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parties brokered by the united states and egypt. however, you saw the exiled leader of hamas say that as long as egypt abides by this agreement, we will, too. but if they don't, our finger is on the trigger, and you have seen palestinian terrorists in the past defy agreements like this. so it is very fragile at this point. >> one of those splinter groups. and listen, even hillary clinton has cautioned this is not over yet. let's listen. >> every step must move us toward a comprehensive peace for all the people of the region. there is no substitute for a just and lasting peace. >> jonathan, do you think the president's going to make a long-term peaceful resolution part of his second term goals? >> well, you know, he may try to do that. i tend to be a pessimist. but that's likely to happen. having seen so many failed attempts in the past. one of the really interesting things about this is, of course, the agreement is tenuous, but there's also a lot of talk from experts about the role of iran, in potentially supplying the rockets to hamas. and that could play an interesting role in
, the newly installed president of egypt, mohamed morsi, trying to encourage them to engage with hamas. of course, hamas is classified technically with the u.s. government as a terrorist organization, there are no formal ties, trying to engage hamas to stop this rocket attack to come to some sort of solution so cooler heads can prevail, mara. >> one of the things in terms of the political issue here, the president in the past has been criticized for not being strong enough in his support of israel. do you get the response in washington that his response now is significant in satisfying people who would like for him to express stronger support for israel? >> you know, there has been some controversy, some tension, frankly, between prime minister netanyahu and the president. that's no secret. there was the recent episode where the prime minister went before the united nations andrew that red line, you remember, across that little cartoon bomb. some disagreement about when and where that red line should be drawn with respect to iran's nuclear program. but look, there is no question that a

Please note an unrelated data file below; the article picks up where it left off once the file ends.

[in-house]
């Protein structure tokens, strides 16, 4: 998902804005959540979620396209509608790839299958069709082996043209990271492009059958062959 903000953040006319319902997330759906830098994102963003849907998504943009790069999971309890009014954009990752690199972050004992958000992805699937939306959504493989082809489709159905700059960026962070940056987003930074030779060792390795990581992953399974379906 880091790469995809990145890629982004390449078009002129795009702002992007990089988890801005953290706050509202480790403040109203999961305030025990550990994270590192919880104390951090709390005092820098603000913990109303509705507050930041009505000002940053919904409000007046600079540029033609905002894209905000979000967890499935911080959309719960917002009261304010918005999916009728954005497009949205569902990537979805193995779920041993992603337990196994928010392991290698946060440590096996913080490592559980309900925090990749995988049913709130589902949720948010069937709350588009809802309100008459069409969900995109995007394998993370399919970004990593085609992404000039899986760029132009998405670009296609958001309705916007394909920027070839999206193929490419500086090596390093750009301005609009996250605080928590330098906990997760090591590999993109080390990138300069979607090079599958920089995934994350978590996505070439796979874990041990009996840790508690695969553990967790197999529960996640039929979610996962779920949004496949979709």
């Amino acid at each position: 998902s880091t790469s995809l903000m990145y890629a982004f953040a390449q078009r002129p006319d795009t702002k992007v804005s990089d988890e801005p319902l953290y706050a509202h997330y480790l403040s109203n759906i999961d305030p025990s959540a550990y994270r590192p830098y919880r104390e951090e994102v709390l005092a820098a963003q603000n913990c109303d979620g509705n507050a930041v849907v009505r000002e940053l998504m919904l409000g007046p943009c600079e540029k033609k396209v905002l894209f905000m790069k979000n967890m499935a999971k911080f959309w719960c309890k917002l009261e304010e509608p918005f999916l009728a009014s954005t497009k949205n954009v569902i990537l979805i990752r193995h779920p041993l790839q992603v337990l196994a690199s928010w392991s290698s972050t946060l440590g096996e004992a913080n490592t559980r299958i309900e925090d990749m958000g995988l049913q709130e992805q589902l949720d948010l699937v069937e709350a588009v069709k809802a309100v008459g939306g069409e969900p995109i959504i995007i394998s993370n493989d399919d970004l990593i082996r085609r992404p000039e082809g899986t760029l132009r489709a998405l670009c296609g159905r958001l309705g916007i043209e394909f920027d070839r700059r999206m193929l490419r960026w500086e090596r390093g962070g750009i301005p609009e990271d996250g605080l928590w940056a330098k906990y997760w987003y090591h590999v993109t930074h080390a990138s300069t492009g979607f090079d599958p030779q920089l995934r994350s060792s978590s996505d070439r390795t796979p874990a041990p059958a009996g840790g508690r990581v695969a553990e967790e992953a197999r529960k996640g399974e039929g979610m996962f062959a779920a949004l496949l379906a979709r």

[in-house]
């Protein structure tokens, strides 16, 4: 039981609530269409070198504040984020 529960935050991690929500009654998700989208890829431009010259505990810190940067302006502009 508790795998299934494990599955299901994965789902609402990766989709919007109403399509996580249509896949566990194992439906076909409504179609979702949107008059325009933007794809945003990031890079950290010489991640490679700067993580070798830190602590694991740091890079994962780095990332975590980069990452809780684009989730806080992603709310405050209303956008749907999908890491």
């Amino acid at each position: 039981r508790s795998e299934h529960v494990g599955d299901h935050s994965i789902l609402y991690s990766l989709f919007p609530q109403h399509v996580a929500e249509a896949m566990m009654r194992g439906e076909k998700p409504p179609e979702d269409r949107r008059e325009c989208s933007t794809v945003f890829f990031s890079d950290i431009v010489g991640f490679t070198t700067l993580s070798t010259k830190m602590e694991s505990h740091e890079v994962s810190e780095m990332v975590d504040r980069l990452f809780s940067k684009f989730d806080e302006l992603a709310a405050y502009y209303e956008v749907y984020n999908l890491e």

's strategic interest, is also important to egypt. they have a very difficult time in economic terms, and let's not forget that the revolution there was indigenous, it was local and it was, in large part, over domestic issues, jobs, education, health care, what concerns people everywhere. he needs a stable situation there. he needs to concentrate on economic growth, providing jobs. he obviously has to recognize and acknowledge public opinion, which is an important factor there as here. but, for now, i think it's a positive step. what he's done with respect to the ceasefire. >> you saw a reporter in gaza who talked about the many celebrations throughout the day on thursday there. has hamas emerged stronger from this last eight days of the conflict? there are those who suggest that's the case? >> clearly, yes. and a dangerous signal is being sent throughout the entire region. palestinians are split. the palestinian authority, which controls the executive branch of government as a result of their election several years ago, is opposed to violence. they took the position we favor, nonviolent nego
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